Our society has more connectivity than ever. At CES 2018 the conversation was all about how we’ve transitioned from the “digital age” to the connected age. Psychologists, however, warn that connectivity isn’t the same thing as being connected. Here’s what they mean.
We carry supercomputers around in our pockets and instead of using them to solve complex arithmetic or learn new information we watch videos of cats, read fake news, and gossip publicly about our friends. All of our devices are united on the same network, sharing data (intentionally or otherwise,) and building our digital identities.
The algorithms that run our favorite social media and search engines have learned how to continuously feed us the same versions of the information we want to see. When we search for a news story we will immediately see stories from the same source we always see it from, when our kids search for videos on a topic for school they will always get regurgitated versions of the same information. “This doesn’t broaden their horizons.” Dr. Jenny Radesky, developmental-behavioral pediatrician, American Academy of Pediatrics at yesterday’s “Truth About Tech” summit in Washington. While we think that screens and tech are the way of the future and critical for our kids’ education, we have to continue to balance the benefits of digital tools with evergrowing entertainment uses.
From Tools to Entertainment
Everything on the Internet has potential to be an awesome tool. Social media is no exception. However, when the information we use to connect is sold to the highest bidder as marketing data and our means of connection turns into entertainment it’s actual usefulness comes into question. Social media is great when we use it to keep in contact with friends and family but when we use the tech as a replacement for actual learning or time with our kids we have missed the point of connection entirely.
Social Media executives boast that they are connecting the world like never before but we aren’t seeing true connections. We are seeing these companies treat our information like a product to be sold. This results in a click/share/comment model of connectivity that doesn’t build meaningful relationships. Scientists have found that face to face conversations create empathy. When your brain sees the expressions on someone’s face it triggers chemical’s reactions that you to feel what they are feeling.
Neuroscience is teaching us that constantly communicating through text and simulated video chat isn’t actually connection. Our bodies physically lack the response we’re supposed to have when interacting with other human beings. Studies have shown that people admit to caring less in general. Especially, though, about the things they see on social media. When a friend loses a job, a simple “thoughts and prayers” post on Facebook makes us feel better but we are less stirred into any form of beneficial action. Sure, we have connectivity like never before, but we are increasingly less connected.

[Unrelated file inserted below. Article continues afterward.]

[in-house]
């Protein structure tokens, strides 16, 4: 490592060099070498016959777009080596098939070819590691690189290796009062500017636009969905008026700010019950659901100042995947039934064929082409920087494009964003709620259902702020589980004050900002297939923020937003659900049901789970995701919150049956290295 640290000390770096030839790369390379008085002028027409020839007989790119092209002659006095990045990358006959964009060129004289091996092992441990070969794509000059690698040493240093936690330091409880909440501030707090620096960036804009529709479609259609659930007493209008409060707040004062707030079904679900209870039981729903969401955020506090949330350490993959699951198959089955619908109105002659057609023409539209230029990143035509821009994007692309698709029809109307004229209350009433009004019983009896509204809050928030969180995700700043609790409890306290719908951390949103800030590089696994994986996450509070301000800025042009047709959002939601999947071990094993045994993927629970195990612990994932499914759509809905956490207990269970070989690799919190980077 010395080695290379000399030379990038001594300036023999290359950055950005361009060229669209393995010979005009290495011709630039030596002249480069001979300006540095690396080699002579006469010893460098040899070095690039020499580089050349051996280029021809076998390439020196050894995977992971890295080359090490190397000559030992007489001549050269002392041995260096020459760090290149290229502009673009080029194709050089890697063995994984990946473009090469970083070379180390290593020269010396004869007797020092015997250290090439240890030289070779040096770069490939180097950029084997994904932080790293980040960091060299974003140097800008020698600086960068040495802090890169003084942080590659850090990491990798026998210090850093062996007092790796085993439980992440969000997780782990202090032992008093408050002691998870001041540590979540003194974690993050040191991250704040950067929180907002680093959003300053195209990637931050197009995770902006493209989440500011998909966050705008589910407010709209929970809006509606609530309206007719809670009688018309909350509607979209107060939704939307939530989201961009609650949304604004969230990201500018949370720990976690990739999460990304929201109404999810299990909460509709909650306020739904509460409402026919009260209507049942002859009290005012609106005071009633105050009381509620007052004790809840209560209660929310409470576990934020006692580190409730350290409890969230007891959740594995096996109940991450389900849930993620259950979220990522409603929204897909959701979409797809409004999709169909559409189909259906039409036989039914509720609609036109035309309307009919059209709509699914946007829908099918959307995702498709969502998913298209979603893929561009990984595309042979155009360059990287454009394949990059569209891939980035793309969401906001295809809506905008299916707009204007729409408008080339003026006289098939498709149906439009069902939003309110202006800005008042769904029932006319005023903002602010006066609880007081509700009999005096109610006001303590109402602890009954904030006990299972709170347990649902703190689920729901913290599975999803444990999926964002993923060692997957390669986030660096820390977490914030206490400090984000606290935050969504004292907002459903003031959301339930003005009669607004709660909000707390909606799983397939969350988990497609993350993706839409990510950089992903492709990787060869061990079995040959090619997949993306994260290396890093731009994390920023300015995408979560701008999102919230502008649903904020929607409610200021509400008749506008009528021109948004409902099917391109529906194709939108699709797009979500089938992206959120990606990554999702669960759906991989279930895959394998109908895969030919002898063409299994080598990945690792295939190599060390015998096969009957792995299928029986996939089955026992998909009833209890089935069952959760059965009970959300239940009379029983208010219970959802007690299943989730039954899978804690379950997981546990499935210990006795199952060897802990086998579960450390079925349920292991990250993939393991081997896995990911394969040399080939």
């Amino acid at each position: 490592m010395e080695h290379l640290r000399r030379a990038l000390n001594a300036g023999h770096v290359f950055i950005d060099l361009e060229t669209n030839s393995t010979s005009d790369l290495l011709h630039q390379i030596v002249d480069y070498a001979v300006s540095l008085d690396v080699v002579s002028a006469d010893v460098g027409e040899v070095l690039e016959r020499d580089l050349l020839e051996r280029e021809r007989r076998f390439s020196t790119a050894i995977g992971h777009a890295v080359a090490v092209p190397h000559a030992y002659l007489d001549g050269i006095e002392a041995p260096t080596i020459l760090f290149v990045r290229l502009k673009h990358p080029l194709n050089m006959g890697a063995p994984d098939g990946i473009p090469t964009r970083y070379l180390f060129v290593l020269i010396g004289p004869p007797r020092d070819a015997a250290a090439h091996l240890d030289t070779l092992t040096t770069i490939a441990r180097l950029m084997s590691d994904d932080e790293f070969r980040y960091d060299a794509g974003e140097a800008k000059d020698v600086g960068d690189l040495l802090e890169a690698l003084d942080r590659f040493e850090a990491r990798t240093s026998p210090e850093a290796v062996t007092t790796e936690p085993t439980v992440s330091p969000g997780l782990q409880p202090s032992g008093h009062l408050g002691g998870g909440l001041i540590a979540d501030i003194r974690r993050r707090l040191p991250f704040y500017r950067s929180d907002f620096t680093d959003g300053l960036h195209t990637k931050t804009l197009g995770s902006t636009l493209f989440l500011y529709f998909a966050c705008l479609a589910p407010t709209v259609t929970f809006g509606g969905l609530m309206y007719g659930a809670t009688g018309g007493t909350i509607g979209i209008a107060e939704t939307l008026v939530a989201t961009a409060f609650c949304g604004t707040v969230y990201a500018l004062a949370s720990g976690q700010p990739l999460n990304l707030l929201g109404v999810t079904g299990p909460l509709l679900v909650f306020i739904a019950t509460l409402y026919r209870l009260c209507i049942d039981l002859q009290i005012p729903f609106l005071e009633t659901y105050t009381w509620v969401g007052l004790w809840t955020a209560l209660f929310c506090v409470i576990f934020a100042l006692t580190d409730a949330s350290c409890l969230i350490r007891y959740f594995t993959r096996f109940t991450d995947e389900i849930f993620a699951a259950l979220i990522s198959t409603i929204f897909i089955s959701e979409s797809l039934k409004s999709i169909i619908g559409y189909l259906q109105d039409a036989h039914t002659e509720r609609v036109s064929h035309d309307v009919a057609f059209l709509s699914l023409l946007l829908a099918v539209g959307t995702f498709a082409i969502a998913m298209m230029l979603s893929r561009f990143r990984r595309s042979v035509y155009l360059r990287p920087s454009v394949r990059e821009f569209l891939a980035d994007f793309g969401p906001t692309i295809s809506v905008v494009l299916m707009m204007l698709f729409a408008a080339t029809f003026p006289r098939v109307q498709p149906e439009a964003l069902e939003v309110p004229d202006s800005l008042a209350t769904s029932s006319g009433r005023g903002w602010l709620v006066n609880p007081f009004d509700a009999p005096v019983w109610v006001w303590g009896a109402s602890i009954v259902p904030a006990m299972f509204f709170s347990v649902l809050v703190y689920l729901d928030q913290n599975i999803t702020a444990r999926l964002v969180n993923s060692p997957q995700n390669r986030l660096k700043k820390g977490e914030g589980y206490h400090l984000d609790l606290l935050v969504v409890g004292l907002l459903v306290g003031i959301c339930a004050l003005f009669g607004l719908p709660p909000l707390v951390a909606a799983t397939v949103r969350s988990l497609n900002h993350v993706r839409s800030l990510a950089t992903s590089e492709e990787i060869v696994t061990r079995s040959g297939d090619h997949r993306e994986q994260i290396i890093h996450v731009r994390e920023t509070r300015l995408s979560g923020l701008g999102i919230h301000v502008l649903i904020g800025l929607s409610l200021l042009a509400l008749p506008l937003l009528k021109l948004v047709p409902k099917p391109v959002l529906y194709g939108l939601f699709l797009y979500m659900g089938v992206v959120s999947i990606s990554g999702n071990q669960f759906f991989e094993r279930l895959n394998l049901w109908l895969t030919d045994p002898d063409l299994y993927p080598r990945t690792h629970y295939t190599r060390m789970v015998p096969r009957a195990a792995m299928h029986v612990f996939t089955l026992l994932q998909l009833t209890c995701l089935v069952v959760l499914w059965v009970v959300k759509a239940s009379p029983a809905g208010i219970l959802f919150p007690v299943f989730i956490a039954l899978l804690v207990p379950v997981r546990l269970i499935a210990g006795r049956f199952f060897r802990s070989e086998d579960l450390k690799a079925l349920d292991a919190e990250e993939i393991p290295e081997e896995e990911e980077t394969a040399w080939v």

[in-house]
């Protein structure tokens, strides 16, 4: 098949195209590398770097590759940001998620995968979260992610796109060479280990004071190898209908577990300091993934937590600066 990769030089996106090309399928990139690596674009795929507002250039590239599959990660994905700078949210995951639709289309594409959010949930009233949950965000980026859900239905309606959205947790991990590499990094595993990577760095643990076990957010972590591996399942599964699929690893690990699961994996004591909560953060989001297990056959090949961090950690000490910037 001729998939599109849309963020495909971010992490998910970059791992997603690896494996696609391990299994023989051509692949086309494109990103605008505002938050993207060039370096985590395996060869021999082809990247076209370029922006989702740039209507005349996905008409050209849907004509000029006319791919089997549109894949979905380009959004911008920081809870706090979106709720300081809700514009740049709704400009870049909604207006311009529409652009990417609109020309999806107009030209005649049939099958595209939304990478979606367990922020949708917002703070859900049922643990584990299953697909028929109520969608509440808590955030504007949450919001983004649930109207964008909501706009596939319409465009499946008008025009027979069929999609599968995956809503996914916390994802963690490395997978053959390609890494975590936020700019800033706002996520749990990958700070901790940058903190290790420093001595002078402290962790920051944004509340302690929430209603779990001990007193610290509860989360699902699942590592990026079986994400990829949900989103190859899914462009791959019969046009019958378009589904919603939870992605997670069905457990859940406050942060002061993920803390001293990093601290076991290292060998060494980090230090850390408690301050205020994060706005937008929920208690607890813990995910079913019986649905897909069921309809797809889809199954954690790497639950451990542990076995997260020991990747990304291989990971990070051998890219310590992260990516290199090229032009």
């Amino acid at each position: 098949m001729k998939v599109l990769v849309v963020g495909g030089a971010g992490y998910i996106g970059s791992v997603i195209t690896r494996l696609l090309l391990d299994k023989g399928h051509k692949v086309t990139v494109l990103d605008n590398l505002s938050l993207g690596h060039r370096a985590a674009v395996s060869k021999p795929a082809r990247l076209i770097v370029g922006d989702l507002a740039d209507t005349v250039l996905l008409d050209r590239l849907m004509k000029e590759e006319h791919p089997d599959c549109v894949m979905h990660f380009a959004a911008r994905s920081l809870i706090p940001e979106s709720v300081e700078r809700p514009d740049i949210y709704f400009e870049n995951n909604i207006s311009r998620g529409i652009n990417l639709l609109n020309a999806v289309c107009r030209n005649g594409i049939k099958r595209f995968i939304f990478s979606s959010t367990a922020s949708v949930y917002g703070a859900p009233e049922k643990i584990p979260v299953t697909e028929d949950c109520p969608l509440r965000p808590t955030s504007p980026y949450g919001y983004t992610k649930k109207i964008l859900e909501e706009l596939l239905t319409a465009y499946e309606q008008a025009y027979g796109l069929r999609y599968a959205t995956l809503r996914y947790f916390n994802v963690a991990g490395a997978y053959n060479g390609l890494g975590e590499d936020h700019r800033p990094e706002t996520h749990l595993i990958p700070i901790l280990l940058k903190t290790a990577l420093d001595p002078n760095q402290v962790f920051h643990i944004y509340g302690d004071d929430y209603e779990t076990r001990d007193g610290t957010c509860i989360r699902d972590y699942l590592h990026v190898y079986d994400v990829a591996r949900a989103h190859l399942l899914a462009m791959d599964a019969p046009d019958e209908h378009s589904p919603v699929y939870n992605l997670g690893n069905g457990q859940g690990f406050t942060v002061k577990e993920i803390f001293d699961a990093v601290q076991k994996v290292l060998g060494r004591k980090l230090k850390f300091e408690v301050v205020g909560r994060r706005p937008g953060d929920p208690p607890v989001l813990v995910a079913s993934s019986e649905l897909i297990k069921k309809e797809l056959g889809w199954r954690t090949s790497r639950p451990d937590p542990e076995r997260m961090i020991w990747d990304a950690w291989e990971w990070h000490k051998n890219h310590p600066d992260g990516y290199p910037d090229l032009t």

What Parents Should Know
“Make media a shared family activity and play your kids’ apps with them.” – Dr. Jenny Radesky, developmental-behavioral pediatrician, American Academy of Pediatrics
I can’t say it enough. We have to model healthy tech habits for our kids. If they see us caring less and less because of the increased connectivity without true connection, they’ll follow directly in our footsteps. Teaching them to manage the amount of time they spend on social media will go a long way to increase their desire and ability to truly connect with people. Spending time with them on and off of our screens and having critical, face to face conversations with them will encourage them to do the same thing.
Our favorite online activities are designed to cater to our own preferences and can create a selfishness that we don’t even recognize. Our teens don’t need any help being selfish, their brain development makes it hard enough for them to empathize, overuse of technology and social media just exacerbates that problem. Parents are the first line of defense to make a change in your kids’ lives. You have to do something. Here’s what I would suggest.
Use unGlue to monitor their time and let them set limits. Subscribe so you can see what they are doing online and help them make good choices. Maybe your kids are younger. Use Circle to limit certain types of sites that decrease empathy in young kids like social media and gaming. Talk to your kids frequently about the dangers of having serious conversations over text or chat. Remind them how important face to face conversation is and that a face on a screen doesn’t count. Model that behavior for your kids and help them make decisions that strengthen their concern and care about others instead of diminishing it. We can all agree that in the world we live in, we should all be caring more, not less. The first place kids will learn these traits is in their homes, from family.